What disturbs me most about my people is their resistance to congruent learning. Battles fought and won through blood and sweat, tears and flesh are now folly since the flashes of insight bought with the currency of long suffering are lost through our deliberate amnesia. In time, we lose sight of one eternal truth; that the universe compels us to lay only our burdens at its feet, not our lessons.
In this video, acclaimed writer James Baldwin shared the following reflection on the reaction of the west to a truly liberated person;
“…when you try to stand up and look the world in the face like you had a right to be here… when you do that… you have attacked the entire power structure of the western world.”
Yes, but who is standing up now? And don’t confuse standing up with the accumulation of material wealth. It is true that fully embracing your authentic self and creating a life which encompasses your grandest vision of yourself can result in wealth, but sometimes the opposite is also true.
The question I’m asking is who is standing up and looking the world in the face as if he or she has a right to be here? Learning the rules of the western world does not equate to standing up to the western world. African Americans no longer know the difference.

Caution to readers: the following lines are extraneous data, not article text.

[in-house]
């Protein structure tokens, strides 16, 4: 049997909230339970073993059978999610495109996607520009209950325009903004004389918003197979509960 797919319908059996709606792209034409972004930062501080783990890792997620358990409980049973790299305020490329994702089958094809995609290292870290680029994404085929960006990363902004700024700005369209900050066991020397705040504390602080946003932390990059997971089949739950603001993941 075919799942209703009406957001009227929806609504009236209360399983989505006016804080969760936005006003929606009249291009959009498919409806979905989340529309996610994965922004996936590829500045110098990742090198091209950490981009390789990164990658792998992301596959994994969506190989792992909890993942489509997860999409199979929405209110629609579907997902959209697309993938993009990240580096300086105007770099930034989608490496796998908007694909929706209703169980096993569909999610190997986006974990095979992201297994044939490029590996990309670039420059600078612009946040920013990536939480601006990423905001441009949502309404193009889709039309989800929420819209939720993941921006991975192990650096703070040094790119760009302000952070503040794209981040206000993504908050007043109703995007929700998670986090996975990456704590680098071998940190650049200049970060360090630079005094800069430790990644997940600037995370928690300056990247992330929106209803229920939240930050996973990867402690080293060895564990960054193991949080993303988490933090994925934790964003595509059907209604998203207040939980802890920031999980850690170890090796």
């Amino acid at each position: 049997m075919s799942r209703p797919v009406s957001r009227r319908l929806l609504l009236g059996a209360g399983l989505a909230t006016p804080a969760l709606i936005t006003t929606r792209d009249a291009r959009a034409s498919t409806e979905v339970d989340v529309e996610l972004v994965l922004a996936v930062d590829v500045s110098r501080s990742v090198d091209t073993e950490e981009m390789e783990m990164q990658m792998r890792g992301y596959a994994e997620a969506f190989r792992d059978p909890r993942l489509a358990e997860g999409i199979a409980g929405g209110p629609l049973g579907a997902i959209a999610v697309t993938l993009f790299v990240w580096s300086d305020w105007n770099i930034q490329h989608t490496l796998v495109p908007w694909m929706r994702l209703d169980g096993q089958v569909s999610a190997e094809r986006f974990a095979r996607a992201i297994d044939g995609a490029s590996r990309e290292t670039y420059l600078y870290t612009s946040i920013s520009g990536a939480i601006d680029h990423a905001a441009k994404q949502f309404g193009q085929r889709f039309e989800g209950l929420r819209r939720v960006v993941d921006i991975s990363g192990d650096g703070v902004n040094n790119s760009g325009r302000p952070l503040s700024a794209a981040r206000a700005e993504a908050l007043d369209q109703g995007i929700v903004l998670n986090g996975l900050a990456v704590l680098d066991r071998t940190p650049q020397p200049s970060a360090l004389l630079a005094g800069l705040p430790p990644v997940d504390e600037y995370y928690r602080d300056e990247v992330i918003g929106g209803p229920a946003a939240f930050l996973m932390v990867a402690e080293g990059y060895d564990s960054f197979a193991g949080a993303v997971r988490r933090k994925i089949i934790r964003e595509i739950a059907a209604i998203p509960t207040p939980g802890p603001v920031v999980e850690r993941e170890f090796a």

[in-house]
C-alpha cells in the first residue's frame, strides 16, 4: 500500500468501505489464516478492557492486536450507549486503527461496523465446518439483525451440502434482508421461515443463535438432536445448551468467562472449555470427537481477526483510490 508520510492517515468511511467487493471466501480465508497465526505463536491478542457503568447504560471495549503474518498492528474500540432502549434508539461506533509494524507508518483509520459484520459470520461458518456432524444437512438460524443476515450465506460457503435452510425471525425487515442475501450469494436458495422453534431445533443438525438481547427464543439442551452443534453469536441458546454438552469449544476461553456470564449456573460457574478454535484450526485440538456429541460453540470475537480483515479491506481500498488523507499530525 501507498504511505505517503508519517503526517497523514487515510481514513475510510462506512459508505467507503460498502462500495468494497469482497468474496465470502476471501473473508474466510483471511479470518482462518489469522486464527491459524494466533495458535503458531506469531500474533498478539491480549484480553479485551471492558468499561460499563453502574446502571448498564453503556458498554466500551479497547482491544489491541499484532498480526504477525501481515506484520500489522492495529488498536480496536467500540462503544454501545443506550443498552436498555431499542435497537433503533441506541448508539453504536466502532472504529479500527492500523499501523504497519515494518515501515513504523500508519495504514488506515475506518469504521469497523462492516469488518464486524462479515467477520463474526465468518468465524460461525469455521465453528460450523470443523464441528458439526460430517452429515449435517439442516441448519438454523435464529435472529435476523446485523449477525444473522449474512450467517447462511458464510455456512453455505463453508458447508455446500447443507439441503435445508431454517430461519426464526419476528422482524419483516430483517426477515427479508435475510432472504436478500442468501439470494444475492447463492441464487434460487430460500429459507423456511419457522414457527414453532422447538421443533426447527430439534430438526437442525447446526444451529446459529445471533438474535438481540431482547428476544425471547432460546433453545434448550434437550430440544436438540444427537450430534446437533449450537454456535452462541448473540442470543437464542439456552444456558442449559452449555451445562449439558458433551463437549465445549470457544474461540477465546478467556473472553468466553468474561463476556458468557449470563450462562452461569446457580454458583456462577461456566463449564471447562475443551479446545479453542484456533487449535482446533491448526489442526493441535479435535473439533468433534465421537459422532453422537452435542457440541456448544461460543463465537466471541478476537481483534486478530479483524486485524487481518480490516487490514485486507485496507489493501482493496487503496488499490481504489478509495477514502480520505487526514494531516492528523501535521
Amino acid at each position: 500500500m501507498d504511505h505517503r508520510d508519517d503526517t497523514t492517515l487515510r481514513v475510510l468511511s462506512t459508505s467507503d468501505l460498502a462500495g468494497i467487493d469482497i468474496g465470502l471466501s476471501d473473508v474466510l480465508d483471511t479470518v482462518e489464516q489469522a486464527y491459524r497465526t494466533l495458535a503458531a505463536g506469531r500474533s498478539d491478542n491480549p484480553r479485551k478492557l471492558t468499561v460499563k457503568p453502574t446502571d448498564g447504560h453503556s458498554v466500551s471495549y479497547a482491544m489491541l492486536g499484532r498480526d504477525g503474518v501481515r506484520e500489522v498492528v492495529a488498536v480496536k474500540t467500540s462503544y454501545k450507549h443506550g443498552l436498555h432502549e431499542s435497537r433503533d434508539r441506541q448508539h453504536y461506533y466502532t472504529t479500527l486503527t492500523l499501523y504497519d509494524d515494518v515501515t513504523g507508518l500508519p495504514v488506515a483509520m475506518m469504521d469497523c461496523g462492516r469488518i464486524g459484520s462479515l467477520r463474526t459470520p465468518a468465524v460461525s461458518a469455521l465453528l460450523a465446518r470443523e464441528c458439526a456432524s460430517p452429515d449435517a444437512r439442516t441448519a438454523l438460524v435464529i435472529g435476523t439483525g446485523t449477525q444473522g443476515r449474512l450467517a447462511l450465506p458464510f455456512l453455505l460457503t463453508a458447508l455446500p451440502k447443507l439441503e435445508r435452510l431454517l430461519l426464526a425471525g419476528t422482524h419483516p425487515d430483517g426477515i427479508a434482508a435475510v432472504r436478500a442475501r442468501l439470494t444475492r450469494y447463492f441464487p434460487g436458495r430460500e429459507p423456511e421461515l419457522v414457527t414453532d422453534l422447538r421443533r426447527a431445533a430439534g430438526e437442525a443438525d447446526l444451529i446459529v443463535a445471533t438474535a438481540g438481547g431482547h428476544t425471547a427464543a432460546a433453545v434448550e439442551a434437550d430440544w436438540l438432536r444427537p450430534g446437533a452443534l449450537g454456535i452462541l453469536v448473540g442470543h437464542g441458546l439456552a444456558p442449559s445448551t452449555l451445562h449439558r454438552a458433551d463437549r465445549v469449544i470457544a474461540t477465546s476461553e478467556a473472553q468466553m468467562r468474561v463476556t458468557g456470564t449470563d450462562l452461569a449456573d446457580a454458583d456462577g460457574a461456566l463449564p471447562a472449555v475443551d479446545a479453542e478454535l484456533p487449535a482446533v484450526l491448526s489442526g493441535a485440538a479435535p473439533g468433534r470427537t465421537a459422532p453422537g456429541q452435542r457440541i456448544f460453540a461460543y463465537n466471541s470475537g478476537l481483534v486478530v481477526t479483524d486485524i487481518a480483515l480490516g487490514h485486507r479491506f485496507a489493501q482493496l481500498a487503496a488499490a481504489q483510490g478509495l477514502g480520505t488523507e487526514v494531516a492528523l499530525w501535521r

I digress (again)…, back to Baldwin. African Americans have a unique proximity to western power and have absorbed the blows of its destructive forces first-hand. Unlike some colonized groups who’ve preserved a bit of themselves via the sheer distance from their colonizers, the agonizing wretchedness of exploitation has always been near to us. We can feel its breath on the back of our necks.
We’re able to call bullshit quicker than most brown and black people because we know our abuser. Baldwin called bullshit when he said “we know that we are not bombing people out of existence in the name of freedom.” We know this because white people didn’t call what they did to us slavery or what they did to the native Americans genocide. We know better.
But some of us have fallen in love with our abusers and believe that we must try a little harder not to make him mad so that we can finally know his love. We show our affection through our overly zealous assimilation and by adopting positions which are foreign to our notions of justice.
We are silent and thus acquiesce as we watch our government enforce unlimited detention a la Guantanamo. We are silent not because unlimited detention without trial (ring any bells?) is something we believe in, but because of our proximity to our abuser. To the contrary, we think, “maybe if I become more like my abuser, I’ll be embraced as a “real” American”. Sadly, that ending will never be. Luckily, we don’t need anyone in this nation to tell us who we are. We are here. Our parents and grandparents died here. We are Americans and we do belong.